A majority of governments have implemented programs to reduce energy consumed by IT or are planning to do so, according to technology vendor CDW-G’s third-annual Energy Efficient IT Report.

Data in the report was based largely on a survey the vendor hired public relations firm O’Keeffe and Company to conduct in July. Of the survey’s 756 respondents, 154 were state or local government IT professionals, and 62 percent of those respondents said they had developed or were developing programs to manage and reduce energy use in IT. Of that 62 percent, nearly two in three respondents said they had already reduced IT energy costs by 1 percent or more.

It isn’t clear if these numbers represent a year-over-year increase because 2010 was the first year the survey asked state and local governments these questions.

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Data center consolidations often lead to reduced energy consumption, and 77 percent of state and local respondents either had or were developing data center consolidation strategies. However, reducing energy wasn’t the most common reason for consolidating data centers among respondents. Seventy-one percent of them identified reducing hardware, software and operational expenses as a top driver for consolidating, while 53 percent identified energy consumption as a top driver. Forty-six percent of state and local respondents saw increased “use of new and more efficient computing platforms and technologies” as a top motivation. Respondents were free to choose more than one top priority.

While 68 percent of state and local respondents were familiar with the Environmental Protection Agency’s Energy Star Rating for Data Centers program, only 11 percent tracked data center power according to the Power Usage Effectiveness (PUE) metric. Several government agencies and industries gathered in February to agree on the PUE as the preferred method for measuring data center energy efficiency, along with other standards. The PUE is a measurement of the total energy of a data center divided by the IT energy consumption, according to a document the group released announcing the consensus.

O’Keeffe and Company collected its results using a blind, national online survey of randomly selected IT professionals from five different industries, according to Krystal Jones, spokeswoman for O’Keeffe and Company. The survey instrument didn’t name CDW-G, and CDW-G customers were not solicited for the report, said Jones.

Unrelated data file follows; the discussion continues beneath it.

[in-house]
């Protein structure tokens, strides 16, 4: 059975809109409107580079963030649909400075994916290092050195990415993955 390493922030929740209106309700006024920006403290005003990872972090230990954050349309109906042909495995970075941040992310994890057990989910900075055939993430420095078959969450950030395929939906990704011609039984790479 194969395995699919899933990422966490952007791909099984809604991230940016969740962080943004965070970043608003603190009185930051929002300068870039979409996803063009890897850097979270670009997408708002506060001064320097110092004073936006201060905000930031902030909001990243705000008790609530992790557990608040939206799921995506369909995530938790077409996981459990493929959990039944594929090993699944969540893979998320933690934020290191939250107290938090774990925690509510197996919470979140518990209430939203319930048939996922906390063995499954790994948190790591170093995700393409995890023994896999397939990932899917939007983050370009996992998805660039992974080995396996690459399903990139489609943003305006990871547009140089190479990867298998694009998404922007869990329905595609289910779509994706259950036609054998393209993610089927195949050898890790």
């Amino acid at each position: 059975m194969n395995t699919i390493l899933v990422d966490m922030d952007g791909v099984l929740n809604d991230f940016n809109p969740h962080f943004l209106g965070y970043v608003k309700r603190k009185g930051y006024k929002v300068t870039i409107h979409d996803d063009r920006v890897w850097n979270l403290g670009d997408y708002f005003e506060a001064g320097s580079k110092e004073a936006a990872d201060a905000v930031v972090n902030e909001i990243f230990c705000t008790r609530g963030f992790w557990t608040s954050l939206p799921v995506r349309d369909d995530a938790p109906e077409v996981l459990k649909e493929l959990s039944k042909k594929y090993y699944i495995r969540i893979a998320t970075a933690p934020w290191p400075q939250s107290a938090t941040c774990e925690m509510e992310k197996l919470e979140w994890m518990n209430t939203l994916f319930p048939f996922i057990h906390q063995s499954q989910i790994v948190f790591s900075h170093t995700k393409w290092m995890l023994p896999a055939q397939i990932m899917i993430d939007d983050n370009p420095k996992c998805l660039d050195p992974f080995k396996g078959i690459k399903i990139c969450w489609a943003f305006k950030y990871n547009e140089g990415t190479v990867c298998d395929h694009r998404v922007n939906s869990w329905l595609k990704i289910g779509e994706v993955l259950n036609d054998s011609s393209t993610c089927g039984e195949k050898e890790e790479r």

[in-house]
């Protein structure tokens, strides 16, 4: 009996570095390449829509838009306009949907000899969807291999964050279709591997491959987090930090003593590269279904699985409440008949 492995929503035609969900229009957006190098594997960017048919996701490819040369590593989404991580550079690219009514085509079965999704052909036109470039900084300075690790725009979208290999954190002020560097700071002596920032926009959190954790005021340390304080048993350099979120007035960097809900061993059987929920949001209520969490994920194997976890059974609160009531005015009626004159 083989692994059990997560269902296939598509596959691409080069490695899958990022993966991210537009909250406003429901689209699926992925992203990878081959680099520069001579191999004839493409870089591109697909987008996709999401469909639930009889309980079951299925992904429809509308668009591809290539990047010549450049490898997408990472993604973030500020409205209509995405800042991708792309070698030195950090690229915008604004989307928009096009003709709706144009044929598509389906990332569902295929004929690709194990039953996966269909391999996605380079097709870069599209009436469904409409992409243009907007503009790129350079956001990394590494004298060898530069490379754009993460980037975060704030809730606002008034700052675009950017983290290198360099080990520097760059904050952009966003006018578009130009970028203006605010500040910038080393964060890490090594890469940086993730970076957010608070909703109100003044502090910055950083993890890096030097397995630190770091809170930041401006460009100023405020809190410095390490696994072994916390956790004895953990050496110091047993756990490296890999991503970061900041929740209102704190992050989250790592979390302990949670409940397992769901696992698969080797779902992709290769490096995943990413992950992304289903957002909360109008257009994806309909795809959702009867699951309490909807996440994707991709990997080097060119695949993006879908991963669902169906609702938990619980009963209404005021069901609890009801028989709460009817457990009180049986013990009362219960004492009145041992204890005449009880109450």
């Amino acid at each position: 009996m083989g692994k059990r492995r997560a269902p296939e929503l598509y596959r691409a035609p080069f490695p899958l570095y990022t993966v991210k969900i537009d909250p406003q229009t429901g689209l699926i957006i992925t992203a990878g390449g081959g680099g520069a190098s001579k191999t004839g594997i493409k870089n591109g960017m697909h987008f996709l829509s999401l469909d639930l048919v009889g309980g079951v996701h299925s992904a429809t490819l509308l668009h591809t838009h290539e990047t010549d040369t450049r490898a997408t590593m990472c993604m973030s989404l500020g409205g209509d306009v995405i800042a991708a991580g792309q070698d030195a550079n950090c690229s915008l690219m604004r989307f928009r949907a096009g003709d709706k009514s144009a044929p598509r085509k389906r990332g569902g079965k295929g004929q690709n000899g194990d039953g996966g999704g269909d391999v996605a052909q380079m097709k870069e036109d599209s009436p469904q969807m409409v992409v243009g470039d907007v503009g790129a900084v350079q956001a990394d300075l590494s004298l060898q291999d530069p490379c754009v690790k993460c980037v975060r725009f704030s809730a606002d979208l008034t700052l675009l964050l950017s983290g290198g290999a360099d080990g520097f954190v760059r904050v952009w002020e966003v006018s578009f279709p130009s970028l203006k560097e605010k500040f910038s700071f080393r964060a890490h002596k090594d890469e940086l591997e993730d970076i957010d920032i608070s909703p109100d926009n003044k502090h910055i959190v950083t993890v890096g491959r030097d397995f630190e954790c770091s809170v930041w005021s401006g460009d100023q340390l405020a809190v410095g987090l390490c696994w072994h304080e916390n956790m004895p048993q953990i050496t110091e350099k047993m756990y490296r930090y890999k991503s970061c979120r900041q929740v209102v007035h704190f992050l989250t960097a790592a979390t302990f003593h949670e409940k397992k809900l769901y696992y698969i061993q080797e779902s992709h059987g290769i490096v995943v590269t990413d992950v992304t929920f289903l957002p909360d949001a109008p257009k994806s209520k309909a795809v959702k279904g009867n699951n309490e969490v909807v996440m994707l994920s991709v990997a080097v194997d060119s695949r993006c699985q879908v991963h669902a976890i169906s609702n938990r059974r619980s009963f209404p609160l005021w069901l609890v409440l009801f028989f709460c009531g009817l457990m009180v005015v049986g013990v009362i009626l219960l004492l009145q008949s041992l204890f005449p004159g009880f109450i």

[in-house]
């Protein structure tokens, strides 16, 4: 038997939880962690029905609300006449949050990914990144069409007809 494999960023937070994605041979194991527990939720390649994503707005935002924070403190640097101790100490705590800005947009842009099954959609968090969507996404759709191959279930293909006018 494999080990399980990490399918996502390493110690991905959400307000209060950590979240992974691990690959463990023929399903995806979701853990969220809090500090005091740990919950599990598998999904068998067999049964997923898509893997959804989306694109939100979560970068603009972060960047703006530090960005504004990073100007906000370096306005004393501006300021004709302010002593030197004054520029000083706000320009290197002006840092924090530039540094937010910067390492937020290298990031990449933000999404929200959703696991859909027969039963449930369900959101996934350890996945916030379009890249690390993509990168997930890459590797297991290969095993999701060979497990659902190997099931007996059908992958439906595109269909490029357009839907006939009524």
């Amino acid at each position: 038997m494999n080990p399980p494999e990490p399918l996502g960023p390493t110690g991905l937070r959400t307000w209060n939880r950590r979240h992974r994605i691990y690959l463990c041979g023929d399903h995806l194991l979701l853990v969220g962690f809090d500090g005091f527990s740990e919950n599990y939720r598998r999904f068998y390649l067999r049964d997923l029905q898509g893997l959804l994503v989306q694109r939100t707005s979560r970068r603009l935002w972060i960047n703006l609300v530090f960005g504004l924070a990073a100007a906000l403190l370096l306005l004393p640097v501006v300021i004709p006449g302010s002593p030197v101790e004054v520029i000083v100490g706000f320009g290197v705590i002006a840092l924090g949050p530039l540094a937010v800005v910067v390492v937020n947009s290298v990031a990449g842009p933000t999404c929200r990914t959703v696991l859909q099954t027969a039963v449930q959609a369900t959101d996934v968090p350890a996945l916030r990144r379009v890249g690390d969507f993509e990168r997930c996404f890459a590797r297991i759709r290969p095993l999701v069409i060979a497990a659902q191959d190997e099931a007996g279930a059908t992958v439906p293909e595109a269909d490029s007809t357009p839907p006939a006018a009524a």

Energy efficient IT plays a significant role in CDW-G’s sales strategy, according to David Hutchins, director of state and local sales for CDW-G. “In some cases, agencies are able to use the savings from implementing energy efficient technology to fund other IT projects that will realize additional return on investment,” Hutchins said in an e-mail.

Of the 77 percent of state and local IT professionals that said they have or are developing a strategy for data center equipment consolidation:

  • 69 percent said that consolidating servers is included in their strategy for data center consolidation;
  • 68 percent identified virtualizing server and/or storage as part of their data center consolidation strategy; 
  • 32 percent said their data center consolidation strategy includes retiring unused or “ghost” servers; and
  • 31 percent noted that replacing old processors with low-power versions is included in their data center consolidation.

The percentage of state and local IT managers who believed energy efficiency was a very important consideration when purchasing new IT equipment increased from 28 percent in 2009 to 33 percent in 2010, said Jones. Also the percentage of state and local IT managers who said someone in their IT department received reports, authorized payment or otherwise had responsibility for the amount and cost of energy used increased from 39 percent in 2009 to 44 percent in 2010. Jones cautioned that those increases fell within the margin of error and were not statistically significant.

Andy Opsahl  |  Staff Writer